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Enviro groups bracing for Harper majority

The Conservative party's historic leap to a majority mandate raises some concerns for those with an eye on energy policy.

"I can clearly see that there is now nothing in the way of the Northern Gateway pipeline going across British Columbia," said Sierra Club executive director John Bennett, referring to the proposed Enbridge pipeline that would send bitumen from Alberta to a port in Kitimat B.C.

"There is nothing in the way of lifting the ban on tankers in inland waters in B.C. Nothing in the way to control the booming expansion of the tar sands."

With Conservative MPs dominating Ottawa, the Sierra Club will shift its focus away from parliamentary process, targeting action from individual Canadians instead, Bennett said.

"Five years in terms of promoting and pushing for private members bills on the Climate Accountability Act and the Kyoto Implementation Act to get things through that way, that avenue has now been closed."

But the Pembina Institute's Ed Whittingham sees some opportunities in a majority government. "Now the Conservatives have all the mandate they need to move forward on a national energy strategy," said Whittingham. A national energy strategy would allow the government to address energy related issues together, rather than independently -- something those in the energy industry and environmentalists agree is needed.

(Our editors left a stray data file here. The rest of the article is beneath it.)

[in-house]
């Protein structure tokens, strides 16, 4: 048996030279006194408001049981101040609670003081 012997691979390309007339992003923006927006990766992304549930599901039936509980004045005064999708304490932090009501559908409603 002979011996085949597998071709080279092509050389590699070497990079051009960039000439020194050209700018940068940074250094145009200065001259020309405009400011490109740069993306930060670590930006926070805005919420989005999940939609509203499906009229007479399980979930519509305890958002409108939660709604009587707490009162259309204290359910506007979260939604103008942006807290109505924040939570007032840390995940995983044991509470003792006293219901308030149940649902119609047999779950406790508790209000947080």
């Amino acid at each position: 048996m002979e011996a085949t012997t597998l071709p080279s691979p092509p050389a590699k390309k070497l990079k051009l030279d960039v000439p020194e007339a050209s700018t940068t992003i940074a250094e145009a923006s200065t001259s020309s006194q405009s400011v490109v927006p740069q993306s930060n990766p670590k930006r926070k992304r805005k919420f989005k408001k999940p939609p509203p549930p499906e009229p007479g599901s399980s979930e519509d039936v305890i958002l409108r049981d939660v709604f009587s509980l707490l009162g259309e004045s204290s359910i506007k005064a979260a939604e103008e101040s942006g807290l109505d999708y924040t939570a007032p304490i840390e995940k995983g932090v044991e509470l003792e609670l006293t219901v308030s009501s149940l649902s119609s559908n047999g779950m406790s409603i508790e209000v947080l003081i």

But Whittingham has some concerns also.

"What keeps me up at night is given the gravity of energy and environment challenges that we face, we need strong federal leadership," he said. "I'm worried that Stephen Harper will shrink those parts of the government that need to play a strong role in tackling those environmental issues."

Regardless, the Pembina Institute, a "national non-partisan think tank," promised to work with the new Conservative government.

"Mr. Harper's actions on climate change and clean energy to date have been inadequate relative to the need and the opportunity," said Whittingham. 

"In the months to come, we'll be looking to Mr. Harper's government to strengthen Canada's environmental performance."

Tyler Harbottle is completing a practicum at the Tyee

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